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This is a statue of Nakhthorheb, an important dignitary of the late period in Egyptian art. He has been represented kneeling, with his hands on his thighs, in an attitude of reverence. The text inscribed on the statue is a prayer to Thoth, god of the cities of Hermópolis and Dendera.
Like most of the Egyptian high officials of the Pharaonic Period, Nakhthorheb held many civil and religious offices simultaneously. The monuments in his name are preserved in Rome, London, Cairo and Copenhagen. His various duties are listed on the back pillar of this statue, interspersed with grandiose titles: 'His Excellency the' Unique Friend ', director of the castles, chief priest reader, officer of the crown, director of each divine function, chief of the magicians in the House of Life, etc.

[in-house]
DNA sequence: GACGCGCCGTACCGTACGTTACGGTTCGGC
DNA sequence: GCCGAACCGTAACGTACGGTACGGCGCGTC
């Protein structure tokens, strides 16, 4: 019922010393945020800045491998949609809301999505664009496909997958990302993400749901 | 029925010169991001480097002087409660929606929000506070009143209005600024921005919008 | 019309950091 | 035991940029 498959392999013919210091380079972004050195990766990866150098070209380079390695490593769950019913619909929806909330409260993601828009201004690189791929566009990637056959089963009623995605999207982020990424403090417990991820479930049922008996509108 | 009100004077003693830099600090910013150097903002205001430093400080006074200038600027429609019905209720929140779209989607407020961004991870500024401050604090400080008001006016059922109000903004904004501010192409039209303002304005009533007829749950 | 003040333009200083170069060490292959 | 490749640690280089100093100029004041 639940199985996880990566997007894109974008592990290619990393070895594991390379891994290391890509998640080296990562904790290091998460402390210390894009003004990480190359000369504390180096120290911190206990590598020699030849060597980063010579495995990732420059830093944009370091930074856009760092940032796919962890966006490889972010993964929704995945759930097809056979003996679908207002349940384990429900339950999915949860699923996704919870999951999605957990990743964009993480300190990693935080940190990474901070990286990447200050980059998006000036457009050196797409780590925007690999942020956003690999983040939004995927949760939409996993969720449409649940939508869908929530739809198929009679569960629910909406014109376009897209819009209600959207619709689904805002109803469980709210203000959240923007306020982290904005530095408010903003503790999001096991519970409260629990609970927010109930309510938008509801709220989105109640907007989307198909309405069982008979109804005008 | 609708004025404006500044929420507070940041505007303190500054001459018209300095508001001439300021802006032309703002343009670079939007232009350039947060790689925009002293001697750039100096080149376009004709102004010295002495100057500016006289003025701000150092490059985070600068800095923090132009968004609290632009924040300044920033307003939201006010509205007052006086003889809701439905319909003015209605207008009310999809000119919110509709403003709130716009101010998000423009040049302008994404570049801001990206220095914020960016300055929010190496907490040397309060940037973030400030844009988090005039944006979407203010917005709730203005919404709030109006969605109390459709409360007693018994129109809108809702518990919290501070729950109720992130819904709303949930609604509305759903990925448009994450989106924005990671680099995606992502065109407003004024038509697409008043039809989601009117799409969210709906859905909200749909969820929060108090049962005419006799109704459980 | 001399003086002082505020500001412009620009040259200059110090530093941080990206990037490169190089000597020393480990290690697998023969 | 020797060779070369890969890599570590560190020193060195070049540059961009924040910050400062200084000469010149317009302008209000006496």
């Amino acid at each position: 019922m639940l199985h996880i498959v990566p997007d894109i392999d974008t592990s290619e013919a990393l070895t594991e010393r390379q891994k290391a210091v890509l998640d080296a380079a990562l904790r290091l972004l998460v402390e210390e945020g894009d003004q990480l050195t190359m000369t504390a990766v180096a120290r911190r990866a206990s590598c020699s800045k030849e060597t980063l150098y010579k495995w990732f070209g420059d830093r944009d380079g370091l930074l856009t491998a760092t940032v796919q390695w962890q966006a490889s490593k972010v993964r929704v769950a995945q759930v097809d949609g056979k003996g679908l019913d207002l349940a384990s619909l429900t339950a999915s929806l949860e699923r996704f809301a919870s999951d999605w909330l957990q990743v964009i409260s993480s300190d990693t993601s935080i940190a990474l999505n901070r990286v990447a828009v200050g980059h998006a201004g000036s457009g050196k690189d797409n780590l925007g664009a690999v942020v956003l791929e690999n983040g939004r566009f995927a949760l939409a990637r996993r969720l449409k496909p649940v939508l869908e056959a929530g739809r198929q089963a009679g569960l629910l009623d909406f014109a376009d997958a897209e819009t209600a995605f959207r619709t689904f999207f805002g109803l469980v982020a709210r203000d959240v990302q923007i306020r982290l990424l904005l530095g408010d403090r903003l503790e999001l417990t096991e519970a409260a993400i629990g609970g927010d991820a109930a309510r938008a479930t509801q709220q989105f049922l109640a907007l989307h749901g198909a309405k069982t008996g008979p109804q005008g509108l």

In the field of art, reference is often made to the greatness and simplicity of the heroic period of the Ancient and Middle Kingdoms. The statue larger than the life of Nakhthorheb is in accordance with this tradition. Male beauty expresses itself through the simplicity of form; the focus of attention seems to have been the torso, which is the only part treated with tempered realism. The desire for simple and strong volumes is also evident in the lack of detail in the clothing: the skirt is only visible above the knees and the smooth headdress seems to join in the forehead and the back pillar.